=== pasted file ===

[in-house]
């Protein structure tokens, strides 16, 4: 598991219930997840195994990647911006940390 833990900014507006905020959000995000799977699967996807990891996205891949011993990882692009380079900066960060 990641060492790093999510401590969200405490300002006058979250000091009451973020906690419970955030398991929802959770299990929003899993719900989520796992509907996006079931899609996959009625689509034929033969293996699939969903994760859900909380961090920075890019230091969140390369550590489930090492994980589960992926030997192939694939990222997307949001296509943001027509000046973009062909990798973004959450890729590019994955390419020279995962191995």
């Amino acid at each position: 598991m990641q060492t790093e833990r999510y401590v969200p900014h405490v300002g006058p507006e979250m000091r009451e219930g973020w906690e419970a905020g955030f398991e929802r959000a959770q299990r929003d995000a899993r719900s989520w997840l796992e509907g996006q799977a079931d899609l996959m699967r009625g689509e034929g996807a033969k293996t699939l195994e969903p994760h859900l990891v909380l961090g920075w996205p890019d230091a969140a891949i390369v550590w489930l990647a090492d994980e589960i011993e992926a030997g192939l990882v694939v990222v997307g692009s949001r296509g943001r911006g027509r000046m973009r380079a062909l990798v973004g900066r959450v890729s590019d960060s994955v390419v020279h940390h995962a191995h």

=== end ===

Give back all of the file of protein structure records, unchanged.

[in-house]
């Protein structure tokens, strides 16, 4: 598991219930997840195994990647911006940390 833990900014507006905020959000995000799977699967996807990891996205891949011993990882692009380079900066960060 990641060492790093999510401590969200405490300002006058979250000091009451973020906690419970955030398991929802959770299990929003899993719900989520796992509907996006079931899609996959009625689509034929033969293996699939969903994760859900909380961090920075890019230091969140390369550590489930090492994980589960992926030997192939694939990222997307949001296509943001027509000046973009062909990798973004959450890729590019994955390419020279995962191995």
């Amino acid at each position: 598991m990641q060492t790093e833990r999510y401590v969200p900014h405490v300002g006058p507006e979250m000091r009451e219930g973020w906690e419970a905020g955030f398991e929802r959000a959770q299990r929003d995000a899993r719900s989520w997840l796992e509907g996006q799977a079931d899609l996959m699967r009625g689509e034929g996807a033969k293996t699939l195994e969903p994760h859900l990891v909380l961090g920075w996205p890019d230091a969140a891949i390369v550590w489930l990647a090492d994980e589960i011993e992926a030997g192939l990882v694939v990222v997307g692009s949001r296509g943001r911006g027509r000046m973009r380079a062909l990798v973004g900066r959450v890729s590019d960060s994955v390419v020279h940390h995962a191995h």